September 2011

Perfectionism

When I was growing up, the TV landscape, such as it was, was dominated by shows like Ozzie & Harriet and Leave it to Beaver. What they—and later ones like Dr. Kildare and Marcus Welby, MD—had in common was an idealized portrayal of reality. You saw the perfect parents…the perfect family…the perfect doctor.

Today, in place of Ozzie & Harriet, the media bring us a steady diet of so-called “reality shows.” And the reality they depict—laced with greed and selfishness—usually isn’t pretty. Shows like that are, in their own way, just as much parodies of the human condition as the saccharine shows of my youth.  

I think that for all of us, the trick is to find a path between those two extremes. It’s crucial to try to live up to your “best self,” but equally important to realize that perfection is a myth. And I’d say it’s especially key to understand just how wide the gulf between the two really is.  

Paradoxically, perhaps, perfectionism is almost the opposite of the pursuit of excellence. It’s a matter of not being able to accept your own failings and therefore, typically, going to great lengths to make sure nobody else can see them, either. It even keeps you from getting better at what you do, because you’re too busy trying to be perfect to learn anything…from others…or from your own mistakes.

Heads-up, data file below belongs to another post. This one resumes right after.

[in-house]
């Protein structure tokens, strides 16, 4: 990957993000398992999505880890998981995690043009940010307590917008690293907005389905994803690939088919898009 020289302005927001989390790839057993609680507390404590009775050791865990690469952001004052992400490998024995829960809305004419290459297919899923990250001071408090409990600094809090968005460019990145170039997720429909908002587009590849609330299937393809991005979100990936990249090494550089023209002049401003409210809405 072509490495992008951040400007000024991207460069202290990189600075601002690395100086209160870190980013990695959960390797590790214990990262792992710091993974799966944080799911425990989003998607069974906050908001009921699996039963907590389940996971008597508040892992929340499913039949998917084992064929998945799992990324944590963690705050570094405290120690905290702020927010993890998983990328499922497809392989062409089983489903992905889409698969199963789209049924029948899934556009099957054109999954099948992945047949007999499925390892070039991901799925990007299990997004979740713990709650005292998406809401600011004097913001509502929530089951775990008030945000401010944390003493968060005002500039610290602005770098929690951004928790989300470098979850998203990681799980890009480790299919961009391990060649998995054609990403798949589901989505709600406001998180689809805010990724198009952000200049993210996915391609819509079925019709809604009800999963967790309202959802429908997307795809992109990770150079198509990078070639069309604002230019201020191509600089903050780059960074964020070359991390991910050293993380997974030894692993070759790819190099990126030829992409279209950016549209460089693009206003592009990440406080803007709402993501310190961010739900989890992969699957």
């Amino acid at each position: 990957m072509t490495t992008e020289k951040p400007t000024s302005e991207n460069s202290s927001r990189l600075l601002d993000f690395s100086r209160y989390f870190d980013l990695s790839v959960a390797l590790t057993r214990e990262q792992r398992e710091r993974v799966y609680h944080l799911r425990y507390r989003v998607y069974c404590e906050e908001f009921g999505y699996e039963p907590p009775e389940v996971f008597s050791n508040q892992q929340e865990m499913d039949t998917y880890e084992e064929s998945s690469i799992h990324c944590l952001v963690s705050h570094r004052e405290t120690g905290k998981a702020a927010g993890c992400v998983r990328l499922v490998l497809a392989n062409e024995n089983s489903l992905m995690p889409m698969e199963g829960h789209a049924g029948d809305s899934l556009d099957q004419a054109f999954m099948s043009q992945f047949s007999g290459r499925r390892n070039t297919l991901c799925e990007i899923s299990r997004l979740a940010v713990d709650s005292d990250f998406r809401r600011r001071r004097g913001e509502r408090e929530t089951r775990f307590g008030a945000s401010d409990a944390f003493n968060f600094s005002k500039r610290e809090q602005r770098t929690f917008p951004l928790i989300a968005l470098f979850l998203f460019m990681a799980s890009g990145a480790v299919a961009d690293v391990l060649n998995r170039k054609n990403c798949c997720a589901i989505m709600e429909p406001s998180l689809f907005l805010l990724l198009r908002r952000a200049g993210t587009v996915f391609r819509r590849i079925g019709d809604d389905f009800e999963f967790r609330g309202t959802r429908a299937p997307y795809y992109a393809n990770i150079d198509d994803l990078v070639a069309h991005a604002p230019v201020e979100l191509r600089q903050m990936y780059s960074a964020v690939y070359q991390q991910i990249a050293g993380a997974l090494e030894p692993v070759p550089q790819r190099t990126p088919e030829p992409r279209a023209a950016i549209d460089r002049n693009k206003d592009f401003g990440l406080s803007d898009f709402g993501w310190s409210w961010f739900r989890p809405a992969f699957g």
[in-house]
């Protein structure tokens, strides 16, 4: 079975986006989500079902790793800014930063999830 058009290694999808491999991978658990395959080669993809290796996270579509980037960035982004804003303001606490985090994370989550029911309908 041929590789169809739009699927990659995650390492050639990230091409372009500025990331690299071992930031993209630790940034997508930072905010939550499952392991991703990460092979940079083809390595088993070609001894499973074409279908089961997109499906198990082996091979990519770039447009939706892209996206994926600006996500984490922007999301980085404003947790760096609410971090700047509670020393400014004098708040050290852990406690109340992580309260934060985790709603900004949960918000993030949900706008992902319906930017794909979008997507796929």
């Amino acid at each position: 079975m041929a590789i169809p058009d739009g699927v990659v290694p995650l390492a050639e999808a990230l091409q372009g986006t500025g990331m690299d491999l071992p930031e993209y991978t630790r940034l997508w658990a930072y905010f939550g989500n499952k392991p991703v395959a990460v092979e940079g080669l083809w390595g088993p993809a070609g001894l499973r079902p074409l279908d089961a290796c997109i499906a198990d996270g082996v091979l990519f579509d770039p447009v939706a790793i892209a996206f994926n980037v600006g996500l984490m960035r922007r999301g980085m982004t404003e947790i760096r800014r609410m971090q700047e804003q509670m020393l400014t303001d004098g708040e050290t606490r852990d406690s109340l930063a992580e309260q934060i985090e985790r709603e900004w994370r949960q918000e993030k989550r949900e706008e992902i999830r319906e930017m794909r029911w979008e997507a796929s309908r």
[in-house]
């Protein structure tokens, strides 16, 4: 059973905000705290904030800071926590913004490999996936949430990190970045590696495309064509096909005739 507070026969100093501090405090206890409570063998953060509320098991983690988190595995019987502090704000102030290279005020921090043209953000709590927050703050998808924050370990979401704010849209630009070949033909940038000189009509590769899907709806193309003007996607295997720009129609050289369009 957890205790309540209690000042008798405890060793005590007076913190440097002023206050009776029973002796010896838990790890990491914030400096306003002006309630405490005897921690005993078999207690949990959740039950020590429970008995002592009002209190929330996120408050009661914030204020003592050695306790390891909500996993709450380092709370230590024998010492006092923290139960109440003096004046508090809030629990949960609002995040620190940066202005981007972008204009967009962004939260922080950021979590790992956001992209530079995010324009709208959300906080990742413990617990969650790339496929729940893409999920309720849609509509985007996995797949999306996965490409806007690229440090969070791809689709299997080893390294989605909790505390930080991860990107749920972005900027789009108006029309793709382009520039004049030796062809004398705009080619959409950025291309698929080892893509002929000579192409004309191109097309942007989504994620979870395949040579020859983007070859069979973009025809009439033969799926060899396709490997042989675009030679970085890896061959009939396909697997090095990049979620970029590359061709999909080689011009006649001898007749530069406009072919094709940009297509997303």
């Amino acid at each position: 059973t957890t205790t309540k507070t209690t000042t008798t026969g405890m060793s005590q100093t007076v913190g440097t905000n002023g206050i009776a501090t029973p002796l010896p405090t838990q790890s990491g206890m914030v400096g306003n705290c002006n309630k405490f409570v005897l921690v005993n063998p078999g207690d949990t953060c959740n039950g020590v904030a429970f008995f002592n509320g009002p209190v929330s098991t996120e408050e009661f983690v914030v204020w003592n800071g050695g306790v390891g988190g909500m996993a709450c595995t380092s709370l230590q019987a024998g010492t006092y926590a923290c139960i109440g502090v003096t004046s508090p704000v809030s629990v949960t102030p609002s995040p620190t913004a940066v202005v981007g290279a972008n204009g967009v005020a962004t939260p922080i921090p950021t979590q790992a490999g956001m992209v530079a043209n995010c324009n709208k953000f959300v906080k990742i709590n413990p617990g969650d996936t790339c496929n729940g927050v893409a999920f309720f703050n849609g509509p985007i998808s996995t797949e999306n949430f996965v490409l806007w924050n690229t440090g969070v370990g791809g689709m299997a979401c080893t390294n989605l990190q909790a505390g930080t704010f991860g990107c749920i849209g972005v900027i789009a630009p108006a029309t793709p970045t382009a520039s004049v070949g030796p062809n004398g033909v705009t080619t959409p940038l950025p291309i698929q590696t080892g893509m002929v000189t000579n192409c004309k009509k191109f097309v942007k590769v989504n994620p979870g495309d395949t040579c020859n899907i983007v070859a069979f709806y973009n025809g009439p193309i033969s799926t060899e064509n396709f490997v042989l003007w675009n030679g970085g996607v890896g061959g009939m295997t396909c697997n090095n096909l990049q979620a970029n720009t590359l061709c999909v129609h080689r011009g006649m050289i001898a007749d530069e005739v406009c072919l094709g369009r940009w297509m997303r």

Aspiring to be the best that you can be, on the other hand, starts with accepting what you’re not good at, and having the courage and humility to turn to others for help. I never cease to be amazed by how good other people are at things that don’t come easily to me. If I’m proud of anything, it’s that I “get” that.